Up until the famous Industrial Revolution, the world had been a stranger to organic chemistry. One of the first chemicals produced for industrial use was sulfuric acid. Today, the world has come a long way from its humble origins of chemical production.
It is ‘estimated’ that the total number of chemicals in use today (worldwide) easily exceeds 350,000. The Environmental Protection Agency (EPA) itself has around 86,000 chemicals that are regulated under the Toxic Substances Control Act (TSCA).
However, some are so deadly to mankind and the environment that they must be banned completely and permanently. The agency has lately added three such hazardous chemicals to its prohibited list. In this article, we will discuss these industrial chemicals and the damage they’ve caused in detail.
Prepared through the reaction of hydrogen chloride with methanol, methylene chloride is a colorless volatile liquid. It was first synthesized by two French chemists – Eugene Peligot and Jean-Baptiste Dumas in 1835.
Though formerly used as an anesthetic and refrigerant, it gradually made its way into the manufacture of silicones. Other applications of methylene chloride include paint removal and stripping, along with the production of pharmaceuticals. Both in its liquid and gaseous form, this chemical is harmful to humans.
As per the New Jersey Department of Health and Senior Services, methylene chloride can cause permanent damage to the skin and eyes. Prolonged and high-level exposure can even lead to life-threatening conditions like cancer.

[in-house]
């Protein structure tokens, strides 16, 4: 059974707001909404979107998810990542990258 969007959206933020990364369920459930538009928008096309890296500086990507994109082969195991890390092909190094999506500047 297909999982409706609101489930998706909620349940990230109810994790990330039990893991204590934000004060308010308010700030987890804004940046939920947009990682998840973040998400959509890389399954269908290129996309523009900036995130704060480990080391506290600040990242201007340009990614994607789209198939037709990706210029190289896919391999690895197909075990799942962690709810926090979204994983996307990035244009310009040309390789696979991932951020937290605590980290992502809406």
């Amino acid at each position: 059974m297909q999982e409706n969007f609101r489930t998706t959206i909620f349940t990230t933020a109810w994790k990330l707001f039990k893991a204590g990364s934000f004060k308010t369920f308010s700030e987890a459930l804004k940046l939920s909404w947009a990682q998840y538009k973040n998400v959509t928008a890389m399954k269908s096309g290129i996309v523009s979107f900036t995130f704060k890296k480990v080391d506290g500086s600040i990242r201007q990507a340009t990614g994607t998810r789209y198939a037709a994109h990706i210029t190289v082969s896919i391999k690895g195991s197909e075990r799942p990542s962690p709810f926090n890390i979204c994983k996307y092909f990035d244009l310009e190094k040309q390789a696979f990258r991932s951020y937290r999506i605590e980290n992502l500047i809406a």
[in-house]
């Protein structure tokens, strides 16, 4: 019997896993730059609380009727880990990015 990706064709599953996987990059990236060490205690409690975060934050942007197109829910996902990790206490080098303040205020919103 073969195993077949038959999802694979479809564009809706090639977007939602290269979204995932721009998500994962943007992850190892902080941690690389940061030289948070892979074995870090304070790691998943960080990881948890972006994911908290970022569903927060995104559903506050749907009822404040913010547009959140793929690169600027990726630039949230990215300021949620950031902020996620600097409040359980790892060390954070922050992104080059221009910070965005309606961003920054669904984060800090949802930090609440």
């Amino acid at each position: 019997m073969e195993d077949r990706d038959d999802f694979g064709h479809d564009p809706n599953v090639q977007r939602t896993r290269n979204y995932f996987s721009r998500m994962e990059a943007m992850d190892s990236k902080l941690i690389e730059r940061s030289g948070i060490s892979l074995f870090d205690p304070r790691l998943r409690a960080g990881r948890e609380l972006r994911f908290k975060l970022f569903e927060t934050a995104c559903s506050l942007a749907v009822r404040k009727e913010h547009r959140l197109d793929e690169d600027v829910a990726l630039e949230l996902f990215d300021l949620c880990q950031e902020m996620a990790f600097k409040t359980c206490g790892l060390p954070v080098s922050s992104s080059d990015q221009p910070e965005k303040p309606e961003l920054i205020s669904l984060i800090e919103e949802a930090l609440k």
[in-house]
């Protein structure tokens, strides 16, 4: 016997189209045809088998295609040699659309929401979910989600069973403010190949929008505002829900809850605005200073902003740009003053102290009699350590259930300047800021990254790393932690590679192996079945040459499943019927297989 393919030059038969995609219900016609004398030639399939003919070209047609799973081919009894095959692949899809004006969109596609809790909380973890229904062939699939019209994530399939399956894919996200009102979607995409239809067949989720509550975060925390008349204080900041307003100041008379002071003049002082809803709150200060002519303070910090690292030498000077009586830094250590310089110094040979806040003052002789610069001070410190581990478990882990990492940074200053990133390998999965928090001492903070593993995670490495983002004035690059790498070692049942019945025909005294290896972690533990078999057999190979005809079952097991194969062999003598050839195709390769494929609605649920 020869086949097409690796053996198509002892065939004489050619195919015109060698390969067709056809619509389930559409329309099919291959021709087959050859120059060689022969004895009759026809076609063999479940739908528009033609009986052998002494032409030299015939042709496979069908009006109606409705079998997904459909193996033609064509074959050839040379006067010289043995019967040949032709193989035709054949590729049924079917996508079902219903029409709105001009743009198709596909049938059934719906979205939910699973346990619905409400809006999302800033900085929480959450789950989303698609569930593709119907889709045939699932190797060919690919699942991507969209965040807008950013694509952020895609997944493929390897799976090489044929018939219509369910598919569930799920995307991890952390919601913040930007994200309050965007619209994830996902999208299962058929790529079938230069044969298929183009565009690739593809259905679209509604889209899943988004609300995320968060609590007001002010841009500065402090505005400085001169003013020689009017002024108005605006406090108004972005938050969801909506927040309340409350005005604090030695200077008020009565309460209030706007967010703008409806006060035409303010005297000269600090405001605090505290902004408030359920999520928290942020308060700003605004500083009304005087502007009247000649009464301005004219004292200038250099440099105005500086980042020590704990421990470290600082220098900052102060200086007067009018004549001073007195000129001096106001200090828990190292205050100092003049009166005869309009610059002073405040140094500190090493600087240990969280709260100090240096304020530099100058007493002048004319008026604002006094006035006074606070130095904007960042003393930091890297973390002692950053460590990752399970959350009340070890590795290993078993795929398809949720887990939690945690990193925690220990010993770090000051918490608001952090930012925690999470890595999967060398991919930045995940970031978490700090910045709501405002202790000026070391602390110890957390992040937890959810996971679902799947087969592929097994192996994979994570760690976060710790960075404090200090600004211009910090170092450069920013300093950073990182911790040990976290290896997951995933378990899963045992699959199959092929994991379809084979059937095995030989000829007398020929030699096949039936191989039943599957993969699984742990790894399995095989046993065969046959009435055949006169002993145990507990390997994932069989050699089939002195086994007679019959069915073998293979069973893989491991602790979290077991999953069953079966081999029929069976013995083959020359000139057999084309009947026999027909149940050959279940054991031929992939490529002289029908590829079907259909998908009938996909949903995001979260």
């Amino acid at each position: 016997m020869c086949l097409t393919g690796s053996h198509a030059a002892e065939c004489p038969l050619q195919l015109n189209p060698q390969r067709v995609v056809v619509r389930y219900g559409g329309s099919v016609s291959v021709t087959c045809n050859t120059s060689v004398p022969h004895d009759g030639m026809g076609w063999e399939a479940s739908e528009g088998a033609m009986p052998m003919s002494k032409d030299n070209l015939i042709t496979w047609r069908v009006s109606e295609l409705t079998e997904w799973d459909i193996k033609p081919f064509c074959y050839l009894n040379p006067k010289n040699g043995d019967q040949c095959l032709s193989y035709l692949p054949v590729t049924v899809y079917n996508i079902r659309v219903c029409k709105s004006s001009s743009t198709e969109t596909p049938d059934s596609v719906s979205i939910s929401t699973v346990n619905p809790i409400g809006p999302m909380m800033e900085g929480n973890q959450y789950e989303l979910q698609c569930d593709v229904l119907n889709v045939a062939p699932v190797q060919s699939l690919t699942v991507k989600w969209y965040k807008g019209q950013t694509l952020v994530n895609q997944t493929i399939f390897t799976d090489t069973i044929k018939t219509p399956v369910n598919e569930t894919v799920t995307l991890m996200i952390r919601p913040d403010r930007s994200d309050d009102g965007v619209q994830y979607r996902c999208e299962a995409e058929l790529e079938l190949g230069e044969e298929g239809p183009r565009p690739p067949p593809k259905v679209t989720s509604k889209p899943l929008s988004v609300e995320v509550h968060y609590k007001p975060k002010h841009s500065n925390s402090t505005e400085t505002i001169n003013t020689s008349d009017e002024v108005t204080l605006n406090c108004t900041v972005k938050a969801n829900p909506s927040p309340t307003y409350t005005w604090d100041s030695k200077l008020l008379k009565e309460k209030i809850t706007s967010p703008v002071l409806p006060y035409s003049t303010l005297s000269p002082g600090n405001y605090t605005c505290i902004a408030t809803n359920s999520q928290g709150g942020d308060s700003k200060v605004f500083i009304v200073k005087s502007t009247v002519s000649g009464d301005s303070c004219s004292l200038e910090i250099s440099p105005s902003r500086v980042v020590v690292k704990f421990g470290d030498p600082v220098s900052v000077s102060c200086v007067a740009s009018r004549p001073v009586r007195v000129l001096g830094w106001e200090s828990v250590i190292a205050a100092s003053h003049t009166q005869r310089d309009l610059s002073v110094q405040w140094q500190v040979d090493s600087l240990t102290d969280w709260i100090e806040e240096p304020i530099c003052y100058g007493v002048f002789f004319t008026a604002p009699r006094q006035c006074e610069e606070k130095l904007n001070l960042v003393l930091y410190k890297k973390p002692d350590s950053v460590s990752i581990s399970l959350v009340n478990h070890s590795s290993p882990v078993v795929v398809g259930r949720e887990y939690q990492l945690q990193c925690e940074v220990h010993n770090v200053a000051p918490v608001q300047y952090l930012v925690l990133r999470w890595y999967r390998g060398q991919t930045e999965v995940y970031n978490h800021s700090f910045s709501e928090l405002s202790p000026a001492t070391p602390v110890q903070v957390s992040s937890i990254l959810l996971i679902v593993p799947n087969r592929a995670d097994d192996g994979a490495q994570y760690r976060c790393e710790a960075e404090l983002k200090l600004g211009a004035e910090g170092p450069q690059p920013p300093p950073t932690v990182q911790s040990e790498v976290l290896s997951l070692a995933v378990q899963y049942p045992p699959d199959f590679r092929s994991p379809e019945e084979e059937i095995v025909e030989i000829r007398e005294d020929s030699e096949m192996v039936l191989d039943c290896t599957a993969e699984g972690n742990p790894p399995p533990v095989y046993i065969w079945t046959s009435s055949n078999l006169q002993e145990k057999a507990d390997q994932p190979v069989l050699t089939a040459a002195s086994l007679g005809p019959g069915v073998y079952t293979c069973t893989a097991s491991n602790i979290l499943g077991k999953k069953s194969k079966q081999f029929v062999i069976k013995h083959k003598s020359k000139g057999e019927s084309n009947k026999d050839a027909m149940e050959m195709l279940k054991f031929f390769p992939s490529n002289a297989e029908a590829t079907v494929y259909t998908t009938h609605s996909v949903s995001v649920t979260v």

In 2019, the EPA had strictly regulated methylene chloride’s usage, banning it in paint removal products. However, in light of the chronic health dangers, a complete ban was proposed in 2023. In other words, this chemical cannot be used in any commercial, industrial, or consumer products.
The EPA cited that at least 85 people (primarily workers) lost their lives due to methylene chloride since 1980. This move aimed at protecting public health, especially for workers working in companies with no strict workplace control program for safety.
A halocarbon formed due to chemical synthesis, trichloroethylene or TCE has a wide number of industrial applications, including degreasing solvents, refrigerants, spray adhesives, tool cleaners, paint removers, etc.
There was a time when the general anesthetic was produced using this chemical. According to the EPA, most of the TCE is released into the atmosphere after industrial use. Inhaling too much of this chemical can negatively affect the central nervous system.
Experiments among lab animals have found TCE to cause kidney and liver cancers. However, is it toxic for humans? The most striking evidence is the Camp Lejeune water contamination crisis. Between 1953 and 1987, residents at North Carolina’s military base were exposed to highly polluted water.
An offshore dry-cleaning facility was found to be the cause, and the most predominant chemical responsible for contamination was trichloroethylene. Over the years that followed, thousands of veterans developed life-threatening conditions like non-Hodgkin’s lymphoma, leukemia, lung cancer, hepatic steatosis, etc.